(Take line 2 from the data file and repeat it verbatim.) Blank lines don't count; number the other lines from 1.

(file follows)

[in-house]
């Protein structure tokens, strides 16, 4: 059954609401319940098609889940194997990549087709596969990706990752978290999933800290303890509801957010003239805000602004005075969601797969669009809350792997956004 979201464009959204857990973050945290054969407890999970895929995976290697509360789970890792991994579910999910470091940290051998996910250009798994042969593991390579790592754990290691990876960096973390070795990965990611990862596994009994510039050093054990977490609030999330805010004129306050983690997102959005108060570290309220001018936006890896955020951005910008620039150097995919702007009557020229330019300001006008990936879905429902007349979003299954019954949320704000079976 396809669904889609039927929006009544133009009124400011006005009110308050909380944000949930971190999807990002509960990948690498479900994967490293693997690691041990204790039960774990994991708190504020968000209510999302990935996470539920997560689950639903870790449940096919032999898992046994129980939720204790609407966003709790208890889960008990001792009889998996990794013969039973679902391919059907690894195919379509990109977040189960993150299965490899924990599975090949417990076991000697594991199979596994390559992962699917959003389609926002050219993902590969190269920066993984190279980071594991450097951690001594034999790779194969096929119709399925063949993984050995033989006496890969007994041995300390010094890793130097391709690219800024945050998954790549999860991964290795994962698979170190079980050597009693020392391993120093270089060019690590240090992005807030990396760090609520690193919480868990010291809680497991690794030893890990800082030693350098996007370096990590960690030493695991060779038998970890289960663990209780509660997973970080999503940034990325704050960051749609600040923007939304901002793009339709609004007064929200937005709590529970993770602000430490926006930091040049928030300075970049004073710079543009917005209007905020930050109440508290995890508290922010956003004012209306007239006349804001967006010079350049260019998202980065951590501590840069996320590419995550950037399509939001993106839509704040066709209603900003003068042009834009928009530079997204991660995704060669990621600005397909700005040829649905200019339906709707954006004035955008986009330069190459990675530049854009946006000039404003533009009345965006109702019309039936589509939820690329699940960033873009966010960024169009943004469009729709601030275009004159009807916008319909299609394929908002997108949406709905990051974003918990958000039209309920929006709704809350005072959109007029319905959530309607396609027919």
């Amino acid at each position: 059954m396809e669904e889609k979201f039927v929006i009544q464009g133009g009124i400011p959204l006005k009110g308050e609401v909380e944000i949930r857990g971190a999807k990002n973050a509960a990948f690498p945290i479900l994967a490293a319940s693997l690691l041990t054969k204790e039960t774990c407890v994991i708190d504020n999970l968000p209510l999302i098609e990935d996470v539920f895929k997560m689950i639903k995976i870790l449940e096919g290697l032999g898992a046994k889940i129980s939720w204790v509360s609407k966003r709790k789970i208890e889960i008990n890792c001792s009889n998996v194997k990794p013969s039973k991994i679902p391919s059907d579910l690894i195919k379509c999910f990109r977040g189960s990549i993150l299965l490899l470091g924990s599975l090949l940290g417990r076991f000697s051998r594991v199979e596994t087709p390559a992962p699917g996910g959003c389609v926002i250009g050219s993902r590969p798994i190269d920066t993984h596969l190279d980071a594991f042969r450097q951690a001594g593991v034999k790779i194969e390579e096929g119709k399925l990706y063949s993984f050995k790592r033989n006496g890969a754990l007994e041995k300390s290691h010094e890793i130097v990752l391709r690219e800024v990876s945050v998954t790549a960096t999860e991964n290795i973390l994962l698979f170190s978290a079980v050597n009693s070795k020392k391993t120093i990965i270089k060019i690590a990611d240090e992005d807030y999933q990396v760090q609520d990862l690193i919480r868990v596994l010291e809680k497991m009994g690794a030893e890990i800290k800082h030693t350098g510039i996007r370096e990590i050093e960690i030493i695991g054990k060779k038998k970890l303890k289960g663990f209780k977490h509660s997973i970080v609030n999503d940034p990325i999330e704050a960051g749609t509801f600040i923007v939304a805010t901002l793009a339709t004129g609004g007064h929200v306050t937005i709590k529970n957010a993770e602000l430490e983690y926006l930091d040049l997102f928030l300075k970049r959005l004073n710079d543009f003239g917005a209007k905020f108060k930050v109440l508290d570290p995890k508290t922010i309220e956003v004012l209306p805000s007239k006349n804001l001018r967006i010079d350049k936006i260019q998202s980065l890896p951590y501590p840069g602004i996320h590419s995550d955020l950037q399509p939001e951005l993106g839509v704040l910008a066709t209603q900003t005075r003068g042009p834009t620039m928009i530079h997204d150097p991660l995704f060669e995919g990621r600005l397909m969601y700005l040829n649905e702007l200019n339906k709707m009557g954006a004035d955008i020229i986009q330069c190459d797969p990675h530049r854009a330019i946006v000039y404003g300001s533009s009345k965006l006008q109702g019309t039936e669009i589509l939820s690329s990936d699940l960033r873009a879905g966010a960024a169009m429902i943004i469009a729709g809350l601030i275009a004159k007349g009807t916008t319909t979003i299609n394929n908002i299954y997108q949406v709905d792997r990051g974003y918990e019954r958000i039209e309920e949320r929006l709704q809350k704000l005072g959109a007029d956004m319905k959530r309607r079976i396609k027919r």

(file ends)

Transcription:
């Protein structure tokens, strides 16, 4: 059954609401319940098609889940194997990549087709596969990706990752978290999933800290303890509801957010003239805000602004005075969601797969669009809350792997956004 979201464009959204857990973050945290054969407890999970895929995976290697509360789970890792991994579910999910470091940290051998996910250009798994042969593991390579790592754990290691990876960096973390070795990965990611990862596994009994510039050093054990977490609030999330805010004129306050983690997102959005108060570290309220001018936006890896955020951005910008620039150097995919702007009557020229330019300001006008990936879905429902007349979003299954019954949320704000079976 396809669904889609039927929006009544133009009124400011006005009110308050909380944000949930971190999807990002509960990948690498479900994967490293693997690691041990204790039960774990994991708190504020968000209510999302990935996470539920997560689950639903870790449940096919032999898992046994129980939720204790609407966003709790208890889960008990001792009889998996990794013969039973679902391919059907690894195919379509990109977040189960993150299965490899924990599975090949417990076991000697594991199979596994390559992962699917959003389609926002050219993902590969190269920066993984190279980071594991450097951690001594034999790779194969096929119709399925063949993984050995033989006496890969007994041995300390010094890793130097391709690219800024945050998954790549999860991964290795994962698979170190079980050597009693020392391993120093270089060019690590240090992005807030990396760090609520690193919480868990010291809680497991690794030893890990800082030693350098996007370096990590960690030493695991060779038998970890289960663990209780509660997973970080999503940034990325704050960051749609600040923007939304901002793009339709609004007064929200937005709590529970993770602000430490926006930091040049928030300075970049004073710079543009917005209007905020930050109440508290995890508290922010956003004012209306007239006349804001967006010079350049260019998202980065951590501590840069996320590419995550950037399509939001993106839509704040066709209603900003003068042009834009928009530079997204991660995704060669990621600005397909700005040829649905200019339906709707954006004035955008986009330069190459990675530049854009946006000039404003533009009345965006109702019309039936589509939820690329699940960033873009966010960024169009943004469009729709601030275009004159009807916008319909299609394929908002997108949406709905990051974003918990958000039209309920929006709704809350005072959109007029319905959530309607396609027919």